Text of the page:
Person 2: Well, if you just did what I did, you'd probably be happy. I just pause and think for a minute whenever I'm stuck. It works for me, and it should work for anyone who tries it. It's really not that hard to do.

How to Deal With Unwanted Advice to Protect Your Mental Health

1. Remember that it's not about you

When people give you advice that you didn't ask for, it's important to remember that it's not your fault.

You didn't cause this.

You didn't ask for words of "wisdom."

Each person has their own approach to advice, and it's usually a combination of their life experiences and genetic makeup. 

You can't influence if someone gives you advice in the first place. All you can do is choose how you respond.

2. Try to redirect the conversation

One way to respond is to try to redirect the comments you're getting.

It can be helpful to change the subject by gently guiding the conversation in another direction.

Veer to a topic the person may not know as much about.

You can also simply acknowledge the advice with a short "uh huh" and move on. 

But, as the advice recipient, consider the relationship as well.

If it's advice from friends you've known for a while, maybe it's worth saying something about it.

If it's advice from a neighbor you only see once a month, it's probably best to just ignore it and talk about something else.

Another way to get out of an advice-giving situation is to ask the other person questions.

Asking questions gets people to start thinking about themselves and their own lives again. It's a quick way to redirect a conversation.

3. Set boundaries

This one comes down to the type of advice you are getting.

As I'm sure you know, there is fleeting, innocuous advice, and then there is advice that hits you like a sudden downpour.

Innocent advice is a close friend trying to cheer you up by suggesting that you go for a walk together.

Bad advice is the type of advice that touches on sensitive subjects, such as whether or not you are planning to have a child or what kinds of hobbies you should pursue in your spare time.

Those are none of people's business.

If you're getting this type of advice, it's best to set boundaries.

You can clearly state that certain topics are off-limits.

Decide for yourself which people are your "safe" people, meaning which people you are willing to talk about sensitive topics with.

Doing this thinking beforehand will make it so that you arent' caught off-guard.

When someone who is not on your safe list starts to lecture you, use clear, declarative statements such as "I don't want to talk about this" or "I keep this kind of thing private, thank you."

Another option is to say, "I know you're trying to help me out, but I'm not looking for advice right now. I just need to talk through some things."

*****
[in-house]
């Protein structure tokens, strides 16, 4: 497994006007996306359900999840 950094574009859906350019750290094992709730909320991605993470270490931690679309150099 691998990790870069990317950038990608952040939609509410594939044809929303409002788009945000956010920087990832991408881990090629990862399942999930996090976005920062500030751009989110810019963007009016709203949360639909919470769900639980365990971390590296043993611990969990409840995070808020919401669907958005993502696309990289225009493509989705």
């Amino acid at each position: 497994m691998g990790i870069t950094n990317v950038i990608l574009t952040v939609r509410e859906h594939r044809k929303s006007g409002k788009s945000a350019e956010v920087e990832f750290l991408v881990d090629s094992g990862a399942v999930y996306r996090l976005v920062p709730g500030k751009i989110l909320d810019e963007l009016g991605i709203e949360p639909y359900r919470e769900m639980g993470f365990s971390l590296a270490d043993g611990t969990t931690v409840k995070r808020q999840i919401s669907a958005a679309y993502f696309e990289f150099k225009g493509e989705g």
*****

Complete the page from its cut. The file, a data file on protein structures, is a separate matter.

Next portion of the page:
Another option is to stop talking, plain and simple.

Interestingly enough, being quiet sends a loud signal that you want to move on from the current topic of conversation.

4. Learn the great power of reflection and reflective listening

One of the best ways to improve your relationships is to learn about two little things called reflection and reflective listening.

Reflection is when, rather than reactively responding to whatever another person says, you consider what's behind the words and respond to that instead.

This could be the emotion, or emotions, hidden beneath the surface, or it could be the body language or tone with which the words are spoken.

Carefully listening to both what is said and not said is how you pick up on the real nature of the conversation.

It allows you to respond, "I could be wrong, but I'm sensing some irritation with how I'm spending my time" or "I hear frustration in your voice" rather than "You always tell me what to do" or "Why do you always lecture me?"

The first two comments open the space for the person to check in with how they're feeling. They draw them out of their advice bubble and get them to reflect on their words as well.

The second two comments pin blame and can start a battle of "You" statements, which almost always end up in a conversational tug-of-war.

5. If all else fails, reconsider your relationship

And remember, if you've tried everything you can, and you're still the advice recipient in a made-for-TV drama you never auditioned for, you have the right to move on.

No relationship is worth being a punching bag. Conversations are meant to be a free exchange of ideas, not a listening session of your own shortcomings.